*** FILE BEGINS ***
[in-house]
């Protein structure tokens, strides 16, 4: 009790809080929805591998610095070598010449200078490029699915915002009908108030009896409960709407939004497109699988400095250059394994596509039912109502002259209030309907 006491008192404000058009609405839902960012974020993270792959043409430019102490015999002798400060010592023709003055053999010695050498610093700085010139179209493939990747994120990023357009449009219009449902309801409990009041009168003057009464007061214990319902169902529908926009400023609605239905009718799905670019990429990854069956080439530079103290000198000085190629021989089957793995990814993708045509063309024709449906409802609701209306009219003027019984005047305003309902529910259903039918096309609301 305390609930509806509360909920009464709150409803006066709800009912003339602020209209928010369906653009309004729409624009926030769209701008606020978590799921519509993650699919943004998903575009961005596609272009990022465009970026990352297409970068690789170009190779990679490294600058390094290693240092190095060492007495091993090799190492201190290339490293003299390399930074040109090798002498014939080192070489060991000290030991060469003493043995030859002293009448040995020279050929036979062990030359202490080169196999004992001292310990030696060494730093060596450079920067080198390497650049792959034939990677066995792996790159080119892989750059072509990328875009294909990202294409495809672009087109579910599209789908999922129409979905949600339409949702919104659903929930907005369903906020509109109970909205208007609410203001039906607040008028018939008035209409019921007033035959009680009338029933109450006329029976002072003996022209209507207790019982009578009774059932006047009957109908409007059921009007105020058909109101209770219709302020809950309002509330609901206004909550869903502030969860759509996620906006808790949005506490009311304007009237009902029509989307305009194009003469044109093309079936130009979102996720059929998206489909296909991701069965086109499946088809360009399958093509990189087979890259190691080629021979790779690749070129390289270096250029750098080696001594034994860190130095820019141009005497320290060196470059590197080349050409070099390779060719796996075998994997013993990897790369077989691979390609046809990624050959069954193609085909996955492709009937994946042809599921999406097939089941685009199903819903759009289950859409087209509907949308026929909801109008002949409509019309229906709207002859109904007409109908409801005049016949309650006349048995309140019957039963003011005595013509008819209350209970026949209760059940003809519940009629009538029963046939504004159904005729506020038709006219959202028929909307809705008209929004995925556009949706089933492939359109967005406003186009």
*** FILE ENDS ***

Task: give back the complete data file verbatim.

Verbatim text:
[in-house]
């Protein structure tokens, strides 16, 4: 009790809080929805591998610095070598010449200078490029699915915002009908108030009896409960709407939004497109699988400095250059394994596509039912109502002259209030309907 006491008192404000058009609405839902960012974020993270792959043409430019102490015999002798400060010592023709003055053999010695050498610093700085010139179209493939990747994120990023357009449009219009449902309801409990009041009168003057009464007061214990319902169902529908926009400023609605239905009718799905670019990429990854069956080439530079103290000198000085190629021989089957793995990814993708045509063309024709449906409802609701209306009219003027019984005047305003309902529910259903039918096309609301 305390609930509806509360909920009464709150409803006066709800009912003339602020209209928010369906653009309004729409624009926030769209701008606020978590799921519509993650699919943004998903575009961005596609272009990022465009970026990352297409970068690789170009190779990679490294600058390094290693240092190095060492007495091993090799190492201190290339490293003299390399930074040109090798002498014939080192070489060991000290030991060469003493043995030859002293009448040995020279050929036979062990030359202490080169196999004992001292310990030696060494730093060596450079920067080198390497650049792959034939990677066995792996790159080119892989750059072509990328875009294909990202294409495809672009087109579910599209789908999922129409979905949600339409949702919104659903929930907005369903906020509109109970909205208007609410203001039906607040008028018939008035209409019921007033035959009680009338029933109450006329029976002072003996022209209507207790019982009578009774059932006047009957109908409007059921009007105020058909109101209770219709302020809950309002509330609901206004909550869903502030969860759509996620906006808790949005506490009311304007009237009902029509989307305009194009003469044109093309079936130009979102996720059929998206489909296909991701069965086109499946088809360009399958093509990189087979890259190691080629021979790779690749070129390289270096250029750098080696001594034994860190130095820019141009005497320290060196470059590197080349050409070099390779060719796996075998994997013993990897790369077989691979390609046809990624050959069954193609085909996955492709009937994946042809599921999406097939089941685009199903819903759009289950859409087209509907949308026929909801109008002949409509019309229906709207002859109904007409109908409801005049016949309650006349048995309140019957039963003011005595013509008819209350209970026949209760059940003809519940009629009538029963046939504004159904005729506020038709006219959202028929909307809705008209929004995925556009949706089933492939359109967005406003186009």